In 1954 Florence Knoll was commissioned by an executive at Alcoa to design a custom sofa. Her solution was an exquisite example of mid-century furniture design. The aluminum base was complemented by a built in walnut side table.
The prismatic table of 1957 was the last piece of furniture designed by Noguchi before his death in 1988. This small and beautiful geometric design was made completely of aluminum sheets that were bent and coated. Two versions were designed and were part of Alcoa's "Forecast Program" which explored new uses for aluminum.
Nothing gets me more excited than great design in advertising from the 50s and 60s. In addition to their contributions in home design, Alcoa's ads were beautifully executed and meticulously designed. Some of my favorite examples were crafted for their chemical division.
I love modernist design and try to draw from it in my work whenever possible. I am particularly excited to have found the Alcoa Care Free Home because it led me to the modernist era in Alcoa's history. But I have to ask: how is it that just a short 8-10 years of Alcoa's history was so magically beautiful? Why didn't they continue?
I believe the answers rest in the market conditions of the time. Coming out of World War II the United States government had split the American aluminum producers into three companies. Managementparadise.com sums it up like this:
Meanwhile, of course, the United States had entered World War II. Demand for aluminum skyrocketed. Alcoa, however, proved to be unable to keep up with the increases in demand, disappointing the War Department. During the war the government financed new plants that were built and run by Alcoa, but also encouraged the development of other aluminum producers. As the tide of the war shifted in favor of the Allies in 1944, the U.S. government began deliberations on how to dispose of these plants, which would soon become surplus capacity. As a result, a solution to the problem of how to carry out Hand's ruling became apparent. The Alcoa plants that the government had financed would be sold off to two new rivals: Reynolds Metals Company and Permanente Metals Corporation, owned by industrialist Henry Kaiser. Reynolds and Permanente were to buy the plants at cut-rate prices. In effect, this divestiture created an oligarchy where there had formerly been a monopoly. In 1950 a district court decree carved up the U.S. aluminum market between the three: Alcoa would get 50.9 percent of production capacity, Reynolds 30.9 percent, and Kaiser Aluminum & Chemical Corporation, as Permanente Metals was renamed, 18.2 percent.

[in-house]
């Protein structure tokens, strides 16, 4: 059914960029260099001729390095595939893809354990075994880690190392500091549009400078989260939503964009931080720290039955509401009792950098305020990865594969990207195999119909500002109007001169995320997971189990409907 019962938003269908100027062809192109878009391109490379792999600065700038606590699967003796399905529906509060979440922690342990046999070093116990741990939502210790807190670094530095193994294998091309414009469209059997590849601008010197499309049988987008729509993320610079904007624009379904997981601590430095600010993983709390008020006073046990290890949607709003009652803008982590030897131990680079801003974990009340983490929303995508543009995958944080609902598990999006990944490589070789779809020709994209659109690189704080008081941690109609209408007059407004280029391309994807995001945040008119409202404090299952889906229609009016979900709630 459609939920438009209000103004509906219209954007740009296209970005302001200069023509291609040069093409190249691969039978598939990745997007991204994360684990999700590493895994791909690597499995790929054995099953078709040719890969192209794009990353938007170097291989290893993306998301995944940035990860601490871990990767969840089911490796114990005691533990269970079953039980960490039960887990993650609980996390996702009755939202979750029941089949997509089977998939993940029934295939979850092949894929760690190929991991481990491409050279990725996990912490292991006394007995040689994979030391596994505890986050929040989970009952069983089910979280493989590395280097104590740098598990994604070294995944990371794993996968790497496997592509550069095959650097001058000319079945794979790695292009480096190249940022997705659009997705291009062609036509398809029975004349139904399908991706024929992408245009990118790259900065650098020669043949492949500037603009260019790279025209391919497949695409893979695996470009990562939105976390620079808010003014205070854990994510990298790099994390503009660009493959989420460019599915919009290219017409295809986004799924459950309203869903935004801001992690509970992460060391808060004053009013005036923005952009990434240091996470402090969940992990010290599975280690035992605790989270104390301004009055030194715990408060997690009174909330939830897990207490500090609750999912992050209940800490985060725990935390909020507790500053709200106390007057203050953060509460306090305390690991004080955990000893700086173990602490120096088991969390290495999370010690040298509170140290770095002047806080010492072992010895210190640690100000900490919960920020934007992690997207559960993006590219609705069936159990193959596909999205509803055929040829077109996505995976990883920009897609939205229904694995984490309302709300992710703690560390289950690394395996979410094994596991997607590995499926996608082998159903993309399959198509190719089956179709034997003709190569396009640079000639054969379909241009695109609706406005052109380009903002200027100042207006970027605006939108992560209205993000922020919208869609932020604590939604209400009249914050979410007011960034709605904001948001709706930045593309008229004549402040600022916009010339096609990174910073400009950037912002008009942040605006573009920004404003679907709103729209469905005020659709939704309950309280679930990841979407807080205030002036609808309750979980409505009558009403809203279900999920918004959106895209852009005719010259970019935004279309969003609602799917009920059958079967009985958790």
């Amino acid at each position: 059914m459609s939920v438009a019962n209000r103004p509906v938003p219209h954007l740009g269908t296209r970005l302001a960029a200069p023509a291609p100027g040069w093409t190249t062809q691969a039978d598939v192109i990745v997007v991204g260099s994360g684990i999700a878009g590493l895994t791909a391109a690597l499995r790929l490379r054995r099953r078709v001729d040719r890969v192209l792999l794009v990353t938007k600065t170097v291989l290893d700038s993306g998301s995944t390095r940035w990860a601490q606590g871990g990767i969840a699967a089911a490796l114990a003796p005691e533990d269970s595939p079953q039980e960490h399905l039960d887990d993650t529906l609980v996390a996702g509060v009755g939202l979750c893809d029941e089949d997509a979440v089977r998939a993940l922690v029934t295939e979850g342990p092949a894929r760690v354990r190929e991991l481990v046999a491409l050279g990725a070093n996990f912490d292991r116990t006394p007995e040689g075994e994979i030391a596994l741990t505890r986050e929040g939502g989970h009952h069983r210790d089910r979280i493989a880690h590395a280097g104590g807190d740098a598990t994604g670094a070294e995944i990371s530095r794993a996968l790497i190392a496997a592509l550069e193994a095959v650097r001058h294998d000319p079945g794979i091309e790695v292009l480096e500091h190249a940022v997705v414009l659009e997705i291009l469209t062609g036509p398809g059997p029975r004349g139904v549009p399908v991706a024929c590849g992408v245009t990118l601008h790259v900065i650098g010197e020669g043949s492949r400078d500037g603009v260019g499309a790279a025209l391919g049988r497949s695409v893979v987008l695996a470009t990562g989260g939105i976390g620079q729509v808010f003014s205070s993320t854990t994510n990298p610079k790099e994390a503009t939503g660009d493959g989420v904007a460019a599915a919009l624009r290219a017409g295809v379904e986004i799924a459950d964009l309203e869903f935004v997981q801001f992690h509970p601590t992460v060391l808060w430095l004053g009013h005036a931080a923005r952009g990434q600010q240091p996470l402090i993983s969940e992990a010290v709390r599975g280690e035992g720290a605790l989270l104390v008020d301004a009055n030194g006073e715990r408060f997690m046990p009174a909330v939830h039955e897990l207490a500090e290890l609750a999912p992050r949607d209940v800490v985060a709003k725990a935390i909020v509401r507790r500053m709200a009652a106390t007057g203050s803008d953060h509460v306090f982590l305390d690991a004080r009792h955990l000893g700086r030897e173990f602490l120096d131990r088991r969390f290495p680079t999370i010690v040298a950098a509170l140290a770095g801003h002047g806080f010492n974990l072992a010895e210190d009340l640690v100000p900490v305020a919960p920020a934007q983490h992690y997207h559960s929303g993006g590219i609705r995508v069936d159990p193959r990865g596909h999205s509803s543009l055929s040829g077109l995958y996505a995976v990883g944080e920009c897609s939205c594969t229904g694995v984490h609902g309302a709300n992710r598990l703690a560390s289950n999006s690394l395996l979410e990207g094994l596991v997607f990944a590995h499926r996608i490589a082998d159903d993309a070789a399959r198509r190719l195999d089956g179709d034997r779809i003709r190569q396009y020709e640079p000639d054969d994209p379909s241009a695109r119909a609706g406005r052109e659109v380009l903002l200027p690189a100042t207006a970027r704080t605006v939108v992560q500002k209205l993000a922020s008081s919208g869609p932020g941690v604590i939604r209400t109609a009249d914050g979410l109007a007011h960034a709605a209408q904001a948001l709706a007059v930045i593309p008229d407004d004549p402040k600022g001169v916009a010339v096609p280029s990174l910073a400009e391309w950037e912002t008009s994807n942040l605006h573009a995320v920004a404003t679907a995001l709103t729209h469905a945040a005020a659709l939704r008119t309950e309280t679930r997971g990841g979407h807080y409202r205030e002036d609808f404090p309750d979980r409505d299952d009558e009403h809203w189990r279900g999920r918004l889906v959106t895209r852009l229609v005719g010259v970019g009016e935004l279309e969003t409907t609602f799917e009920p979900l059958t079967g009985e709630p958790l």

Reynolds, still known today for their aluminum foil, had become a household name. Because of this increased pressure in the market, Alcoa shifted focus away from consumer products and capitalized on aluminum's versatility by highlighting the myriad uses for the material. By partnering with the top architects and designers of the time, Alcoa was able to showcase the benefits of incorporating aluminum into almost every imaginable industry. Many of the world's most iconic companies like Herman Miller, Knoll, and Lockheed became Alcoa's premier customers during the late 50s and 60s, and I believe it is no coincidence that some of the company's most visionary and inspired marketing was created during this time. Today, Alcoa aluminum can be found almost everywhere, from the aerospace and automotive industries to home building, construction materials and consumer electronics.
Given the company's storied design history, I've become inspired to further investigate where Alcoa has taken its marketing since these iconic decades. I'm hoping to find at least a hint of the design innovation and artistic collaboration that were so visible in the mid-20th century. These experiments and expeditions into the age's cutting edge of design have left me inspired and eager to find out more. I'm hopeful that I'll soon have more intriguing and interesting Alcoa design leadership to share. In the meantime, I welcome any additional information, questions, or feedback on what I've learned so far. I'm certain that I've only begun to scratch the surface of a much larger initiative.
About the Author
Jon Czeranna is an award winning Creative Director, Art Director and Designer with Wit & Craft.